Developing new anti-cancer medicines

Developing new anti-cancer medicines

The prospect of four new cancer medicines becoming a reality for patients has taken a huge step forward with the announcement of a £34M investment by a European private biotech company in University research.

ProTide is a platform developed by Professor Chris McGuigan and his team at Cardiff University's School of Pharmacy and Pharmaceutical Sciences. ProTides are specifically designed to bypass key cell resistance pathways that limit the efficacy of so many of today's .

Edinburgh based , NuCana, has announced a new £34M to develop its portfolio of anti-cancer medicines based on ProTide technology.

The funds will be used to advance and expand the clinical programme for NuCana's lead product, Acelarin, which has shown exceptional results in with a broad range of advanced and progressive cancers that were resistant to all conventional therapies.

Acelarin will be developed initially for patients with pancreatic, biliary, lung and ovarian cancers. In addition, the funding means the company plans to bring a second ProTide (NUC-3373) into the clinic later this year, with two further ProTides scheduled for 2015.

"It is very exciting to watch a new medicine emerge, from a theoretical idea, through chemical synthesis in our laboratory here in Cardiff and now as a new treatment for patients with cancer" according to Professor McGuigan, School of Pharmacy and Pharmaceutical Sciences, who developed the ProTide technology.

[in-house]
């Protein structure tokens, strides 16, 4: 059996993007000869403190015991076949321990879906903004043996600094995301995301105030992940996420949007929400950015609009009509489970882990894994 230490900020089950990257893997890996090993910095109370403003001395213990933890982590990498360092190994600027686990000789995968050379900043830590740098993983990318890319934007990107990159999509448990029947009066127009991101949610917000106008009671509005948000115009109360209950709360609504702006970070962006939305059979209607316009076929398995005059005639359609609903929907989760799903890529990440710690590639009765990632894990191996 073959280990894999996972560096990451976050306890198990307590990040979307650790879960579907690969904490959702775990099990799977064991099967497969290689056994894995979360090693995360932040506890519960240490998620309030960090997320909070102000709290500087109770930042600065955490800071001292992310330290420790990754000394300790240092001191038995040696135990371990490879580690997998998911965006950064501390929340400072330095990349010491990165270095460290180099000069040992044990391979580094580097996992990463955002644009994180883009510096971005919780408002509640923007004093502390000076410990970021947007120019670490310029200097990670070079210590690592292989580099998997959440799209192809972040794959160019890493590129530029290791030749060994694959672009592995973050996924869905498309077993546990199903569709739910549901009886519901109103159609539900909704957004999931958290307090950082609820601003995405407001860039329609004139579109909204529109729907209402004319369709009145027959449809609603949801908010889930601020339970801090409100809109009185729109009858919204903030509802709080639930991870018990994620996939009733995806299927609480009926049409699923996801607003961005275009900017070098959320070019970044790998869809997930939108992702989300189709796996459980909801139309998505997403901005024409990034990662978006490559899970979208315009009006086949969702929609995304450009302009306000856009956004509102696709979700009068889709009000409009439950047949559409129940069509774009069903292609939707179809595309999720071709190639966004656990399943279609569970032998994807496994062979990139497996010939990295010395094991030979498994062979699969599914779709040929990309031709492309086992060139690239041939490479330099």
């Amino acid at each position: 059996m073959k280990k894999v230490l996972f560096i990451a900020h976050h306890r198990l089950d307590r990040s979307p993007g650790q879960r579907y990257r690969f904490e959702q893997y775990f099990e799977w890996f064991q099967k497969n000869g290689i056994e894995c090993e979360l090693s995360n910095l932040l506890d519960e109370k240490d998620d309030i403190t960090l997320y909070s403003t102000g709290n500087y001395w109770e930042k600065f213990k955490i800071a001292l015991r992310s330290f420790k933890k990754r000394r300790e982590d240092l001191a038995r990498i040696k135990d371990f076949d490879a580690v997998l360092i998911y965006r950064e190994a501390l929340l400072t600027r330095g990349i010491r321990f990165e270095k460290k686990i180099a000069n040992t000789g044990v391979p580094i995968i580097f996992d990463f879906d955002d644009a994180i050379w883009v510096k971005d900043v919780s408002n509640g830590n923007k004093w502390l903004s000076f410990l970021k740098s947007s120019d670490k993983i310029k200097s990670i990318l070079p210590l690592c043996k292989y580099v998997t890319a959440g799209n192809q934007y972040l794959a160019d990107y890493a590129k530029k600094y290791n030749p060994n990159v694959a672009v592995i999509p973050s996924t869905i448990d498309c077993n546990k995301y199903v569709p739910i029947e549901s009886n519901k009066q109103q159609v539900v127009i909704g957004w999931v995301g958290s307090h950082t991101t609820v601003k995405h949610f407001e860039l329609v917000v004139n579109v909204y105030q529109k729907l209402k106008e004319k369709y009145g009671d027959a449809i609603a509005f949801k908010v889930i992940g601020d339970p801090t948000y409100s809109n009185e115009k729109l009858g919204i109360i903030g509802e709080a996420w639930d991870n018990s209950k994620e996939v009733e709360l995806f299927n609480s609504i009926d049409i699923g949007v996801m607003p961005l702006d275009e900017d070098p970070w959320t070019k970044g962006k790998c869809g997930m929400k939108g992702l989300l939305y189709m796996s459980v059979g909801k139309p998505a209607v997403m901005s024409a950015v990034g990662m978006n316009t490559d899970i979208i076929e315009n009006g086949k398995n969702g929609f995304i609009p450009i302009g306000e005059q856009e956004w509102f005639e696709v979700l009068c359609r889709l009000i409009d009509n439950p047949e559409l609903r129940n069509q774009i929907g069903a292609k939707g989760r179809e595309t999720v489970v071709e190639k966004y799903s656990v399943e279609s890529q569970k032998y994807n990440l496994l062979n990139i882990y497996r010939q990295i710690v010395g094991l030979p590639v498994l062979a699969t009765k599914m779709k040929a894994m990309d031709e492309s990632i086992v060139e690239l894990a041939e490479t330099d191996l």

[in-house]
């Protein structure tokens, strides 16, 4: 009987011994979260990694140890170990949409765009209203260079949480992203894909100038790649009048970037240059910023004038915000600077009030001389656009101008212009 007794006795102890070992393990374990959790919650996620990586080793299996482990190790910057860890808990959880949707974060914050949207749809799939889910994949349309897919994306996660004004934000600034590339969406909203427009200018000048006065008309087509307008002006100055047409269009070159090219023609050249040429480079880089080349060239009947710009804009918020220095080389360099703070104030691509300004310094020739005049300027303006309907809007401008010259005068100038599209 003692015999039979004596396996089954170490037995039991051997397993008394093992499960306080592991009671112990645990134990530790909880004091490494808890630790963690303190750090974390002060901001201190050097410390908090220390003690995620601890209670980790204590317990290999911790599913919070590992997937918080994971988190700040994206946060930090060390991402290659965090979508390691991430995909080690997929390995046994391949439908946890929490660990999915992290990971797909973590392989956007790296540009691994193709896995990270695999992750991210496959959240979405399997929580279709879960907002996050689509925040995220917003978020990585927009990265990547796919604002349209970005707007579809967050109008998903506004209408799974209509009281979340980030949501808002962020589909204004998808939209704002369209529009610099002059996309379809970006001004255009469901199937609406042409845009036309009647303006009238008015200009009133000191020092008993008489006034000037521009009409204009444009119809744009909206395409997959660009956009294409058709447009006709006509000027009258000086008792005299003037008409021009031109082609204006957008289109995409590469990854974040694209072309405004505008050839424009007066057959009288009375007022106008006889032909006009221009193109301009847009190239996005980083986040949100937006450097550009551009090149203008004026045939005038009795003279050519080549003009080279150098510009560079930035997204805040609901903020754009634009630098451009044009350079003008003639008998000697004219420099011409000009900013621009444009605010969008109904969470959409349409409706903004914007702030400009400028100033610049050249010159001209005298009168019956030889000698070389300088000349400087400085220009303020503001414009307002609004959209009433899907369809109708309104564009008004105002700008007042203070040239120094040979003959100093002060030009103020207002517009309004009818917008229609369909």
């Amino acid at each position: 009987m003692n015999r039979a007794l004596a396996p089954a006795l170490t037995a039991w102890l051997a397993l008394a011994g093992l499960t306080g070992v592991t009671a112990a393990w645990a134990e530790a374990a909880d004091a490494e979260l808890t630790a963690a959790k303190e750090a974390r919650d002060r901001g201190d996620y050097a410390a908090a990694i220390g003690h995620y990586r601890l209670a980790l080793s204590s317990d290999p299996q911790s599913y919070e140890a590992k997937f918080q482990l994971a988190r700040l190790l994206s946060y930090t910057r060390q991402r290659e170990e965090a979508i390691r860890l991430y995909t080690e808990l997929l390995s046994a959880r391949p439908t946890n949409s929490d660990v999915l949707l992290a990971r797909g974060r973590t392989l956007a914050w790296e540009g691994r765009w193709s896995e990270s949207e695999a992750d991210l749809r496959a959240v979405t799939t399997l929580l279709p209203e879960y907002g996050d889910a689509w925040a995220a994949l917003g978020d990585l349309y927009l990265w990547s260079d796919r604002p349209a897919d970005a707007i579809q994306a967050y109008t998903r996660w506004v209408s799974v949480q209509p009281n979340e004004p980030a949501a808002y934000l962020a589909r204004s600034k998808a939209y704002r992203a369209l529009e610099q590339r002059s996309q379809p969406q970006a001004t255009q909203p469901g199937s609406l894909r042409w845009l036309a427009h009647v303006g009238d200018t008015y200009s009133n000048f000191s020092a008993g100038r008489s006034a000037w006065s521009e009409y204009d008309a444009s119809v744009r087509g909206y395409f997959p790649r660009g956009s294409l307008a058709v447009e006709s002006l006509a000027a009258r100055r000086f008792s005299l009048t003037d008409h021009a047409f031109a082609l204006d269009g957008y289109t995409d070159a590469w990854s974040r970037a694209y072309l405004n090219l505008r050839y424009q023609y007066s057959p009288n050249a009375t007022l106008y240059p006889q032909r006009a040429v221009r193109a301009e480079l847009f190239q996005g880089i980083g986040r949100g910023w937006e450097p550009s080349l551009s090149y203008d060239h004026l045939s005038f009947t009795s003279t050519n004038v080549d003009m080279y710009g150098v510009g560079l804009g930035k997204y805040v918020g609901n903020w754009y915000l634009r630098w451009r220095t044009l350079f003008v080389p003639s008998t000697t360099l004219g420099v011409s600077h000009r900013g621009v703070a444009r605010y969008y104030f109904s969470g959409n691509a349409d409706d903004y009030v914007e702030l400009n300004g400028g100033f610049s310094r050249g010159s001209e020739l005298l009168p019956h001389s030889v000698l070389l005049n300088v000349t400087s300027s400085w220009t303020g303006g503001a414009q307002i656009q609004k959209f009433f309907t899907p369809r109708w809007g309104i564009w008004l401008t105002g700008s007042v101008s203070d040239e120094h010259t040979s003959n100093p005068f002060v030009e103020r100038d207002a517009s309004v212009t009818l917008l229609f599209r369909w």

"This £34M investment is extremely satisfying and an endorsement of our work with NuCana. Over the last decade this represents the 14th largest private biotech round globally and the largest ever in the UK," he added.

The financing is led by a new investor, US based venture capital firm Sofinnova Ventures. The deal was completed by substantial investments from the largest shareholder, Paris based Sofinnova Partners, alongside other existing major investors Morningside Ventures, Alida Capital International and the Scottish Investment Bank.

NuCana has exclusive worldwide rights to the pioneering ProTide technology in cancer. This technology creates compounds that bypass key resistance mechanisms associated with anti-cancer drugs.

"We are delighted to be working with Chris McGuigan and the team in Cardiff. Over the years we have had a very constructive and productive collaboration with Cardiff University that is now bringing real benefits to patients," said Hugh S Griffith, the Co-Founder and CEO of NuCana.

Professor McGuigan added: "NuCana's ProTide platform has the potential to deliver to patients novel, first-in-class anti-cancer medicines. We are excited to be working with the company's experienced leadership team in the development programme.

"This investment is a real vote of confidence in our research and its application by NuCana. Together this brings real potential for developing new and powerful medicines to treat cancer."

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